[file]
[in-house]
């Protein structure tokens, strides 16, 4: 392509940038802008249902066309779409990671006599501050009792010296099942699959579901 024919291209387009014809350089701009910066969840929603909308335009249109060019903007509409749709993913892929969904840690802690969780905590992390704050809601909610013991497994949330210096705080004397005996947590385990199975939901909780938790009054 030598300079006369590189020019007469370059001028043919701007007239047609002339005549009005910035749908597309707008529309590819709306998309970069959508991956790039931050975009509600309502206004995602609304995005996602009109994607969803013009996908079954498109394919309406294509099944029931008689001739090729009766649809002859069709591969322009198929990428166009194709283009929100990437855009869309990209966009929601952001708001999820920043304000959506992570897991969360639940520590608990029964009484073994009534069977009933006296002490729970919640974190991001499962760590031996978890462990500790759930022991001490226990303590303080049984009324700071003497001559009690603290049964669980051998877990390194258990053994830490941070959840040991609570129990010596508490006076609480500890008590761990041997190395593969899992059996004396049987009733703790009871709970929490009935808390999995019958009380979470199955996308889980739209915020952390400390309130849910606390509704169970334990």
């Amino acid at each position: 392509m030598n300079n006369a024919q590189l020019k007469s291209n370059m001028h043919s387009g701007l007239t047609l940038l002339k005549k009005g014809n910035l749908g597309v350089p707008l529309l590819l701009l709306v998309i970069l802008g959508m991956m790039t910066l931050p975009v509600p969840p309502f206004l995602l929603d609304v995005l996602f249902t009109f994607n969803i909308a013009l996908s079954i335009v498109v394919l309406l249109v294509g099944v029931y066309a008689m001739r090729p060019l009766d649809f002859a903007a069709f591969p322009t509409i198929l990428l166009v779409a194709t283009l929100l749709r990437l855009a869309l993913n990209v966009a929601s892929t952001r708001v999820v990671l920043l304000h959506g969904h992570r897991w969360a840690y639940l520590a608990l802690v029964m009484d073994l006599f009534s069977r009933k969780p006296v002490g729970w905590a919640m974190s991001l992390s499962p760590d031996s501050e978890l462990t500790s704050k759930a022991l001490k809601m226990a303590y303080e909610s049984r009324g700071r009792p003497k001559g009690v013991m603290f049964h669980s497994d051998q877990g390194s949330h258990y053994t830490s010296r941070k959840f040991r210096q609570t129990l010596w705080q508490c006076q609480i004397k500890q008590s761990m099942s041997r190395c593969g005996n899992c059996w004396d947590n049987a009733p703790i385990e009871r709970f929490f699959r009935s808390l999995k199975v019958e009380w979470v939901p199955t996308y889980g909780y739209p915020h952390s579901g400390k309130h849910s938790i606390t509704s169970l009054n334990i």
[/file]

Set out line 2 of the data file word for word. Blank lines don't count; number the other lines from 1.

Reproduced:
């Protein structure tokens, strides 16, 4: 392509940038802008249902066309779409990671006599501050009792010296099942699959579901 024919291209387009014809350089701009910066969840929603909308335009249109060019903007509409749709993913892929969904840690802690969780905590992390704050809601909610013991497994949330210096705080004397005996947590385990199975939901909780938790009054 030598300079006369590189020019007469370059001028043919701007007239047609002339005549009005910035749908597309707008529309590819709306998309970069959508991956790039931050975009509600309502206004995602609304995005996602009109994607969803013009996908079954498109394919309406294509099944029931008689001739090729009766649809002859069709591969322009198929990428166009194709283009929100990437855009869309990209966009929601952001708001999820920043304000959506992570897991969360639940520590608990029964009484073994009534069977009933006296002490729970919640974190991001499962760590031996978890462990500790759930022991001490226990303590303080049984009324700071003497001559009690603290049964669980051998877990390194258990053994830490941070959840040991609570129990010596508490006076609480500890008590761990041997190395593969899992059996004396049987009733703790009871709970929490009935808390999995019958009380979470199955996308889980739209915020952390400390309130849910606390509704169970334990």